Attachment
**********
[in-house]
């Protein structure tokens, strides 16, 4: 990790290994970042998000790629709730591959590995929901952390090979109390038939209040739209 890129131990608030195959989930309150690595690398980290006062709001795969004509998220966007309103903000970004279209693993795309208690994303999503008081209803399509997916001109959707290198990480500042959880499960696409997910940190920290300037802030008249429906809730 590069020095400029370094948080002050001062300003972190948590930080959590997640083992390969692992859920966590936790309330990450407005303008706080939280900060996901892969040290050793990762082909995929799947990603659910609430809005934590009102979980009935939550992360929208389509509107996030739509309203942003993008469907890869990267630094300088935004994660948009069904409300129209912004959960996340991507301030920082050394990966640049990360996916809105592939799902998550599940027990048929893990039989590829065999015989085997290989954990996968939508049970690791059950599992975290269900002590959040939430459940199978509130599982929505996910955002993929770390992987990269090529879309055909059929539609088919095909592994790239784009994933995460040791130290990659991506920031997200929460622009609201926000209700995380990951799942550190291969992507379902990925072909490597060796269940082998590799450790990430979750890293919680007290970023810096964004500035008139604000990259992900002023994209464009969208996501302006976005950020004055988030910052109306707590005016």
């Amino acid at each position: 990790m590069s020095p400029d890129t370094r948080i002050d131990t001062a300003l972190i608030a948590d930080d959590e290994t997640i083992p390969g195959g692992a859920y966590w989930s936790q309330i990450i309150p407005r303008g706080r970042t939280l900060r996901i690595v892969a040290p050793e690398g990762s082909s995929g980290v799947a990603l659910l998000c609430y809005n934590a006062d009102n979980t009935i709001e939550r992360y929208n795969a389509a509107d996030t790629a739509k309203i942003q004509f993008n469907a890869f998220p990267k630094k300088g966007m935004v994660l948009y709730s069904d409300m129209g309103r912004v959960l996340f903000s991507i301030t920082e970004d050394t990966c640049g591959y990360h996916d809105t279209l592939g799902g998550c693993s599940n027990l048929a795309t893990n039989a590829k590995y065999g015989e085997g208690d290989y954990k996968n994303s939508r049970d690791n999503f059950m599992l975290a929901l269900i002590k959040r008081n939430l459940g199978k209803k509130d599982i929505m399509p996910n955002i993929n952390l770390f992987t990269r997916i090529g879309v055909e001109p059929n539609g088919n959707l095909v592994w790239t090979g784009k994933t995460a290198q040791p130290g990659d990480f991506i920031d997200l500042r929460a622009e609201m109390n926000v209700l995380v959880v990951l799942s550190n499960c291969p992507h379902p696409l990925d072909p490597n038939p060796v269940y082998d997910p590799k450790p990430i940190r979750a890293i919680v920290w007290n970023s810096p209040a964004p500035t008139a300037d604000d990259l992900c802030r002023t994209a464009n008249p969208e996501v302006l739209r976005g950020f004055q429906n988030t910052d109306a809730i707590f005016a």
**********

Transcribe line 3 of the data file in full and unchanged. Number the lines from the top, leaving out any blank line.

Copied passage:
């Amino acid at each position: 990790m590069s020095p400029d890129t370094r948080i002050d131990t001062a300003l972190i608030a948590d930080d959590e290994t997640i083992p390969g195959g692992a859920y966590w989930s936790q309330i990450i309150p407005r303008g706080r970042t939280l900060r996901i690595v892969a040290p050793e690398g990762s082909s995929g980290v799947a990603l659910l998000c609430y809005n934590a006062d009102n979980t009935i709001e939550r992360y929208n795969a389509a509107d996030t790629a739509k309203i942003q004509f993008n469907a890869f998220p990267k630094k300088g966007m935004v994660l948009y709730s069904d409300m129209g309103r912004v959960l996340f903000s991507i301030t920082e970004d050394t990966c640049g591959y990360h996916d809105t279209l592939g799902g998550c693993s599940n027990l048929a795309t893990n039989a590829k590995y065999g015989e085997g208690d290989y954990k996968n994303s939508r049970d690791n999503f059950m599992l975290a929901l269900i002590k959040r008081n939430l459940g199978k209803k509130d599982i929505m399509p996910n955002i993929n952390l770390f992987t990269r997916i090529g879309v055909e001109p059929n539609g088919n959707l095909v592994w790239t090979g784009k994933t995460a290198q040791p130290g990659d990480f991506i920031d997200l500042r929460a622009e609201m109390n926000v209700l995380v959880v990951l799942s550190n499960c291969p992507h379902p696409l990925d072909p490597n038939p060796v269940y082998d997910p590799k450790p990430i940190r979750a890293i919680v920290w007290n970023s810096p209040a964004p500035t008139a300037d604000d990259l992900c802030r002023t994209a464009n008249p969208e996501v302006l739209r976005g950020f004055q429906n988030t910052d109306a809730i707590f005016a």